Pupils think talking achieves more
Joe Galloway from Shawlands Academy, Rachael Martin from All Saints Secondary, Luke Belcourt from Hillhead High, Max Graham from Holyrood Secondary and Dominique Barclay from Lourdes Secondary (above, from left) took part in a youth conference in Brussels last month, which drew up a European youth charter aimed at making their schools more inclusive.
The S3 pupils were chosen to represent their schools in a British Council-led project, Inclusion and Diversity in Education: Next Generation Europeans, and will continue to promote the messages for the next three years.
Having laid their nine-point charter before the European Parliament, the young Scots last week met Scottish politicians to seek their backing in tackling bullying.
An online survey of pupils in their five Glasgow schools - also carried out in Birmingham and Cardiff - showed that victims of bullying identified language difficulties, skin colour, racial difference, religion and differences in clothing and physical appearance as the main triggers.
Joe Galloway described how one of his friends, who is gay, was bullied because he was different; Dominique Barclay talked about pupils in groups, such as Goths or Neds, being picked on; Luke Belcourt said tensions sometimes arose if staff wanted Muslim pupils to remove their headscarves.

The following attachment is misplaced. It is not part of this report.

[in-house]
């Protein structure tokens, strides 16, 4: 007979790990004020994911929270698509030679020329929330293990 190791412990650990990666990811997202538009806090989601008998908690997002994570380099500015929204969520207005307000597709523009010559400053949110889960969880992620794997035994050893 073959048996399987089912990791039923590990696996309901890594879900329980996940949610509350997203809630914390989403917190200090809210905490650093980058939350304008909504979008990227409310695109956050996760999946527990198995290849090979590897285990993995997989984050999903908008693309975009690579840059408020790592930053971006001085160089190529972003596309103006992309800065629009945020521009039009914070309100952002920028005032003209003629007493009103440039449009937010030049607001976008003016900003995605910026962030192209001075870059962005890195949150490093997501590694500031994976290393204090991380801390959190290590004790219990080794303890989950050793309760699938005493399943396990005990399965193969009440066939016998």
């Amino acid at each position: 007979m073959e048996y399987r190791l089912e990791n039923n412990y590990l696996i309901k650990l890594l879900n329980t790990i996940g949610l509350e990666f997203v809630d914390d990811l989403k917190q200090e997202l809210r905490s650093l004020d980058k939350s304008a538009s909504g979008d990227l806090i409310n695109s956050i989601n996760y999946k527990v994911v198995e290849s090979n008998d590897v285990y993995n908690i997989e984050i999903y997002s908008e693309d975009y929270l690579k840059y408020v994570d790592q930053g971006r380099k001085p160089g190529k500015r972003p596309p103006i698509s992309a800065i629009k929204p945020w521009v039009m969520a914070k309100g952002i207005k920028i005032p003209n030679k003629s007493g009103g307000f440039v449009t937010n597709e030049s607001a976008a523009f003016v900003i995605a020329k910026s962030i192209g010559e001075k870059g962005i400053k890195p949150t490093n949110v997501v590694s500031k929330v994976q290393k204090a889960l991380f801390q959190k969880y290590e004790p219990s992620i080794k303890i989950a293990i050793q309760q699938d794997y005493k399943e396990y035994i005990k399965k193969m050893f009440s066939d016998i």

But all agreed that while sexism was an issue in some European schools, it was not in theirs.
Max Graham said one of the main points which came out of the survey was that pupils who had recently moved to Scotland were most likely to be bullied, because of their lack of language skills.
The Glasgow pupils want to tackle bullying issues by making student councils more effective. And they endorse another clause in the European youth charter: that schools should educate the whole person, not just concentrate on academic learning.
- The study by the British Council also found that nearly 43 per cent of secondary pupils in Scotland think bullying is a problem in their school. The figure is 48 per cent in England and 32 per cent in Wales. The UK study of 1,500 pupils found the most common reasons for being "made fun of" were physical appearance, clothes and language difficulties.
Photograph: Chris JamesEpicscotland.